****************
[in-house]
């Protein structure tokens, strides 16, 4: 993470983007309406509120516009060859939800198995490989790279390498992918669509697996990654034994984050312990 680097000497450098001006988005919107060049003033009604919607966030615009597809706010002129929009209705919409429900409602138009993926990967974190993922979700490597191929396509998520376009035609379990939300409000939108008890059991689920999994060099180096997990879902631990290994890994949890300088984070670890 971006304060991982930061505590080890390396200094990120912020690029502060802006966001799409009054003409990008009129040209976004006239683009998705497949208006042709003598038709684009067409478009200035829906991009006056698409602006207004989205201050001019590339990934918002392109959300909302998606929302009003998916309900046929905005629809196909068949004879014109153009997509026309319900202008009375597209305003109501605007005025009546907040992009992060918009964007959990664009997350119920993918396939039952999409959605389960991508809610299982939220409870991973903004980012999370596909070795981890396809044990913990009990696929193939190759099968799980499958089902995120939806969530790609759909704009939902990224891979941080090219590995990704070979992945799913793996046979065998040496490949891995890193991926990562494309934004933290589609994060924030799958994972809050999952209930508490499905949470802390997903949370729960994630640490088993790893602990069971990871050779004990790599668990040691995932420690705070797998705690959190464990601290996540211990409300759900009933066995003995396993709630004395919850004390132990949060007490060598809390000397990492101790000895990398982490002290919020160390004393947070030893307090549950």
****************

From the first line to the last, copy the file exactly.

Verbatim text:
[in-house]
């Protein structure tokens, strides 16, 4: 993470983007309406509120516009060859939800198995490989790279390498992918669509697996990654034994984050312990 680097000497450098001006988005919107060049003033009604919607966030615009597809706010002129929009209705919409429900409602138009993926990967974190993922979700490597191929396509998520376009035609379990939300409000939108008890059991689920999994060099180096997990879902631990290994890994949890300088984070670890 971006304060991982930061505590080890390396200094990120912020690029502060802006966001799409009054003409990008009129040209976004006239683009998705497949208006042709003598038709684009067409478009200035829906991009006056698409602006207004989205201050001019590339990934918002392109959300909302998606929302009003998916309900046929905005629809196909068949004879014109153009997509026309319900202008009375597209305003109501605007005025009546907040992009992060918009964007959990664009997350119920993918396939039952999409959605389960991508809610299982939220409870991973903004980012999370596909070795981890396809044990913990009990696929193939190759099968799980499958089902995120939806969530790609759909704009939902990224891979941080090219590995990704070979992945799913793996046979065998040496490949891995890193991926990562494309934004933290589609994060924030799958994972809050999952209930508490499905949470802390997903949370729960994630640490088993790893602990069971990871050779004990790599668990040691995932420690705070797998705690959190464990601290996540211990409300759900009933066995003995396993709630004395919850004390132990949060007490060598809390000397990492101790000895990398982490002290919020160390004393947070030893307090549950």